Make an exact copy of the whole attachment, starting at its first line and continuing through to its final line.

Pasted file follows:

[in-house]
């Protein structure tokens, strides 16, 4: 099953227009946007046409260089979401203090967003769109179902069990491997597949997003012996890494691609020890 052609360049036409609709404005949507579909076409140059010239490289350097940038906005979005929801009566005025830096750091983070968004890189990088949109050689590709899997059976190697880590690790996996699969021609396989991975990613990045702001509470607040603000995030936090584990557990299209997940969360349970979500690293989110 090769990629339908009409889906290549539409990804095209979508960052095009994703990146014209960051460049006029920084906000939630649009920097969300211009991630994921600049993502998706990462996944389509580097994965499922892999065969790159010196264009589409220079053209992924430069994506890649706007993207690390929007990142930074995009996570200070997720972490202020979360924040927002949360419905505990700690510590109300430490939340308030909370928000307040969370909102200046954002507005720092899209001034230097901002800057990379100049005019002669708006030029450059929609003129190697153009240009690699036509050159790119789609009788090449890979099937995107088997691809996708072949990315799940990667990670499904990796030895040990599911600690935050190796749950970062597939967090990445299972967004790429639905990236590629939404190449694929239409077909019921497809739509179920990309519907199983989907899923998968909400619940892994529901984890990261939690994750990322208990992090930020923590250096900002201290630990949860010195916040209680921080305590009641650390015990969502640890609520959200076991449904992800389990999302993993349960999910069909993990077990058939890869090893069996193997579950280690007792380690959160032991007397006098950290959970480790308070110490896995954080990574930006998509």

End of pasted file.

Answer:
[in-house]
């Protein structure tokens, strides 16, 4: 099953227009946007046409260089979401203090967003769109179902069990491997597949997003012996890494691609020890 052609360049036409609709404005949507579909076409140059010239490289350097940038906005979005929801009566005025830096750091983070968004890189990088949109050689590709899997059976190697880590690790996996699969021609396989991975990613990045702001509470607040603000995030936090584990557990299209997940969360349970979500690293989110 090769990629339908009409889906290549539409990804095209979508960052095009994703990146014209960051460049006029920084906000939630649009920097969300211009991630994921600049993502998706990462996944389509580097994965499922892999065969790159010196264009589409220079053209992924430069994506890649706007993207690390929007990142930074995009996570200070997720972490202020979360924040927002949360419905505990700690510590109300430490939340308030909370928000307040969370909102200046954002507005720092899209001034230097901002800057990379100049005019002669708006030029450059929609003129190697153009240009690699036509050159790119789609009788090449890979099937995107088997691809996708072949990315799940990667990670499904990796030895040990599911600690935050190796749950970062597939967090990445299972967004790429639905990236590629939404190449694929239409077909019921497809739509179920990309519907199983989907899923998968909400619940892994529901984890990261939690994750990322208990992090930020923590250096900002201290630990949860010195916040209680921080305590009641650390015990969502640890609520959200076991449904992800389990999302993993349960999910069909993990077990058939890869090893069996193997579950280690007792380690959160032991007397006098950290959970480790308070110490896995954080990574930006998509």